Published Mar 13, 2014
Version 1.0

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  • I love these articles, but two points: 1) The embedded examples are ASM related, not self-IP related. 2) You will only see the allowService option if it is set to something other than 'Allow none', where 'Allow none' is the default value if creating a self-ip on a vlan other than 'internal' or 'external'.
  • Yeah, the screenshots don't match the description for it. Also, at least in version 12.0, you can now use PATCH method to change just one attribute from an object, leaving the other attributes for it untouched.
  • JerryMac_150114's avatar
    Historic F5 Account
    Thanks Robert for pointing this out. I started at it for sometime before realizing the example has nothing to do with modifying self-ip which is why I wound up here.
  • JerryMac I think you are looking for something along these lines: curl -k -u admin:admin -H "Content-Type: application/json“ \ -X POST -d "{\"name\":\"internal_self2\",\"address\":\"\",\"vlan\":\"internal\"}" {"kind":"tm:net:self:selfstate","name":"internal_self2","generation":0,"lastUpdatedMicros":0, "selfLink":"https://localhost/mgmt/tm/net/self/internal_self2","partition":"/Common/", "address":"","floating":"disabled","inheritedTrafficGroup":"false", "trafficGroup":"traffic-group-local-only","unit":0,"vlan":"internal"} tmsh list net self internal_self2 net self internal_self2 { address traffic-group traffic-group-local-only vlan internal } --- curl -k -u admin:admin \ -H "Content-Type: application/json" -X PUT -d "{\"allowService\":\"all\"}" {"kind":"tm:net:self:selfstate", "name":"internal_self2","generation":0, "lastUpdatedMicros":0, "selfLink":"https://localhost/mgmt/tm/net/self/internal_self2", "partition":"/Common/", "address":"", "floating":"disabled", "inheritedTrafficGroup":"false", "trafficGroup":"traffic-group-local-only", "unit":0,"vlan":”internal"} tmsh list net self internal_self2 net self internal_self2 { address allow-service all traffic-group traffic-group-local-only vlan internal }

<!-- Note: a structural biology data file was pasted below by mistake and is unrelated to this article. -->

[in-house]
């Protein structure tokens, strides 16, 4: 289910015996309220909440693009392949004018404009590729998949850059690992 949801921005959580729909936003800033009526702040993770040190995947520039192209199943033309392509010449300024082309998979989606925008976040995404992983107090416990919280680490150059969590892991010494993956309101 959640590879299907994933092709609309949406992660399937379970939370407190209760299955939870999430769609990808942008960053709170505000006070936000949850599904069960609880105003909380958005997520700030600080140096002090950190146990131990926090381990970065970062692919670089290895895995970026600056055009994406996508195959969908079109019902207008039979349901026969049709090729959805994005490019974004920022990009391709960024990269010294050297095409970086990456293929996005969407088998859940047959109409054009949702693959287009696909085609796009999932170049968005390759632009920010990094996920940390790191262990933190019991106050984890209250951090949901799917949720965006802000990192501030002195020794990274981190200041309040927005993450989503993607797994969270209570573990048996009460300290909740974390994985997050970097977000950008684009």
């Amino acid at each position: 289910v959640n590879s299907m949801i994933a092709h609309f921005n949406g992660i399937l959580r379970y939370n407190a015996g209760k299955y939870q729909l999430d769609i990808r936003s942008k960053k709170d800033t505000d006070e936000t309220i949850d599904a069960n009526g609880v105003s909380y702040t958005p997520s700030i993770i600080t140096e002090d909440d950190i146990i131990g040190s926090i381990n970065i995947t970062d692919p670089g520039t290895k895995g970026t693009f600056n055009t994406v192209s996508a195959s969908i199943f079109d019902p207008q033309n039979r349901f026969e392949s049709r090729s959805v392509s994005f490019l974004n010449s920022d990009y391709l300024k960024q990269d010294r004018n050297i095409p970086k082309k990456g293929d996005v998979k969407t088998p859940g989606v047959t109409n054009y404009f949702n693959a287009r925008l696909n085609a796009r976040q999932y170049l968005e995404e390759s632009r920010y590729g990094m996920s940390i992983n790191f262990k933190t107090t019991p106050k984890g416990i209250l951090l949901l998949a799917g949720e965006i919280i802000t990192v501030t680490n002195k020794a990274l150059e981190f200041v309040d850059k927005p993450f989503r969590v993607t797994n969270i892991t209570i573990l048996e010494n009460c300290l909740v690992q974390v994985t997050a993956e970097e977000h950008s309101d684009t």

• JerryMac, sorry the comments interface killed my formatting. After the triple hyphen is the modify command, before is the create command.
  • Andrei_379458's avatar
    Historic F5 Account

    just to address some of the comments above. "all-properties" will show all (including default) properties available, including "allowService" (which in the GUI is under SelfIPs->cw_test2->PortLockdown. Below command lists all properties:

    (tmos) list net self cw_test2 all-properties
    net self cw_test2 {
    address-source from-user
    allow-service none
    app-service none
    description none
    floating disabled
    fw-enforced-policy none
    fw-staged-policy none
    inherited-traffic-group false
    partition Common
    service-policy none
    traffic-group traffic-group-local-only
    unit 0
    vlan external    
    Below worked for me to modify the allowService property:

    curl -sku admin:admin -H "Content-Type: application/json" -X PATCH -d "{\"allowService\":\"all\"}" | jq


    curl -sku admin:admin -H "Content-Type: application/json" -X PATCH -d '{"allowService":"all"}' | jq

    which was run on:
    `(tmos) show /sys version
    Main Package
      Product     BIG-IP
      Build       0.0.1
      Edition     Point Release 3
      Date        Wed Nov 28 18:50:45 PST 2018